The Godfather: Peter Corris on fish ‘n’ chips
Fish ’n’ chips (aka fish and chips in polite circles) represent, according to Wikipedia, an example of fusion cuisine. Apparently in 19th-century England fried potatoes were much eaten in the north of the county and fried fish was popular in the south. With greater human mobility due to better transport, the two foods were melded in the 1880s. The concoction we now know was created and taken up commercially in villages, towns and cities throughout Britain.
Thousands of Britishers immigrated to Australia at that time (and for decades later) and fish ’n’ chip shops sprouted wherever there was a need for quickly prepared, cheap food, in particular where Irish Catholics, enjoined to eat fish on Fridays, were in numbers.
I spent about seven years in the inner-west Melbourne suburb of Yarraville. At the nodal point where Somerville and Williamstown Roads met was a collection of shops including a fish shop. Whether it sold fresh fish I can’t remember but it certainly sold fish ’n’ chips.
The deep-fried, battered (none of your Yuppie cholesterol-conscious grilling then) fish and chips were spilled out either onto white butchers’ paper or directly onto newspaper – my memory is hazy at this point. Also fresh from the hot fat (the composition of which I don’t care to think about) came potato cakes – slices of potato heavily battered and delicious – which we called ‘fritters’. Vinegar and salt were liberally sprinkled and the food was wrapped in such a way that it was possible to tear the paper at the top and delve for the greasy delights while keeping the package secure.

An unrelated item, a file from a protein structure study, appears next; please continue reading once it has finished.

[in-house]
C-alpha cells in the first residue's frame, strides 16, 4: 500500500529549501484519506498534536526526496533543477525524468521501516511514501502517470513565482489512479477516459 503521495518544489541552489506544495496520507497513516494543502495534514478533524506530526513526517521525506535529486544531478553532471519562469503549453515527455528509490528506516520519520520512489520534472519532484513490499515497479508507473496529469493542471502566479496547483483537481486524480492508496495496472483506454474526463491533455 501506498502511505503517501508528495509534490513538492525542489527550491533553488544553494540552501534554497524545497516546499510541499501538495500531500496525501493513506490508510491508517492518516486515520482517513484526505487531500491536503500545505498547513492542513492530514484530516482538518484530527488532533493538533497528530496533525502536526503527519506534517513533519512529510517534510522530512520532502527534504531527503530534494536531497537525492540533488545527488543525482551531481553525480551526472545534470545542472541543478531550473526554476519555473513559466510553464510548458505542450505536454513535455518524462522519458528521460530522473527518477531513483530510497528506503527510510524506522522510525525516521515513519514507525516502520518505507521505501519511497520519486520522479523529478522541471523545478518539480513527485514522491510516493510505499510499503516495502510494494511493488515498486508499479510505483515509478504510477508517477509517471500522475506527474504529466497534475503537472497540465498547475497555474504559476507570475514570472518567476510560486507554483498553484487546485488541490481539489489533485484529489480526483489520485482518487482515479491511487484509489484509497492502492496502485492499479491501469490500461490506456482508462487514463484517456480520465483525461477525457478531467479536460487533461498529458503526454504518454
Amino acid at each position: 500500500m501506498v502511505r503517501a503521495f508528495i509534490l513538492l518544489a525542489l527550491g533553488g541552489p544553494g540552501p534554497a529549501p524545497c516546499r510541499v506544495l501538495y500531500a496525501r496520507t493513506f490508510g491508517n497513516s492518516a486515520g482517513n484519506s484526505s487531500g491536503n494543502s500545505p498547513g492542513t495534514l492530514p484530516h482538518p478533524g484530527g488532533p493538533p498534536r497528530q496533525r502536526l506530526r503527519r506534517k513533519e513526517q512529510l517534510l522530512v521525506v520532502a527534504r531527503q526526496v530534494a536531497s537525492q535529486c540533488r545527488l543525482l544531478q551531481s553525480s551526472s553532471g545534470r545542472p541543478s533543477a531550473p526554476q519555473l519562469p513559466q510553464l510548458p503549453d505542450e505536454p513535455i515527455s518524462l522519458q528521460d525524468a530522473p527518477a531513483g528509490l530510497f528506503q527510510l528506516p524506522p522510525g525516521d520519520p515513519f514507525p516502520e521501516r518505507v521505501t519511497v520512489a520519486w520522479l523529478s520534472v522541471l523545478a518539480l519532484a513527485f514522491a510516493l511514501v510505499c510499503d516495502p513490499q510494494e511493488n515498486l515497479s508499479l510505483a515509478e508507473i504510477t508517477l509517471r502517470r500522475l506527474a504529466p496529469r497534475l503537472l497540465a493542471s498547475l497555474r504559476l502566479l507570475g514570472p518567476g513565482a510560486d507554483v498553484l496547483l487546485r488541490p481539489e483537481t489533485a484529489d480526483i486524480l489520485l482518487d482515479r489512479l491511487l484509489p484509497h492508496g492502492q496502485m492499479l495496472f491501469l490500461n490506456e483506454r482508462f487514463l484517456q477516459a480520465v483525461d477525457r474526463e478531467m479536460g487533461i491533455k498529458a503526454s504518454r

From memory, a piece of fish (called ‘flake’ and derived from gummy sharks, a species I’ve not heard of since) cost about a shilling; sixpence secured a decent quantity of chips and potato cakes cost a penny each. We kids saved our meagre pocket money for these treats, or perhaps had enough after going to the pictures by tram to Footscray to stop at the fish shop. Unless we were flush from some largesse from an adult, we usually had to content ourselves with the chips and ‘fritters’, which we ate while walking home, enjoying the taste and the warmth of the wrapping on cold Melbourne days. Cherished memories, if a bit imprecise.
If there was a fish shop in the dreary south-eastern suburb we moved to, I don’t remember it. My next memory of the delights of fish ’n’ chips encapsulates a vast personal and social change. From time to time, after moving to Sydney in the mid-1970s, I would go, either as part of a family group or with friends, to Watson’s Bay. Here, with magnificent harbour views, we’d eat fish ’n’ chips from the takeaway part of Doyle’s restaurant and drink wine or beer sitting the lawn.
The fish could be had grilled and tartare sauce, vinegar, lemon and salt were provided separately. The food was served in shallow cardboard boxes along with napkins and plastic cutlery. With the scent of Norfolk Island pines, the view of the wharf, the boats and the companionship it was a long way from Yarraville. I missed the ‘fritters’ – they were known in Sydney as potato scallops – but I was by then too diet-aware to indulge.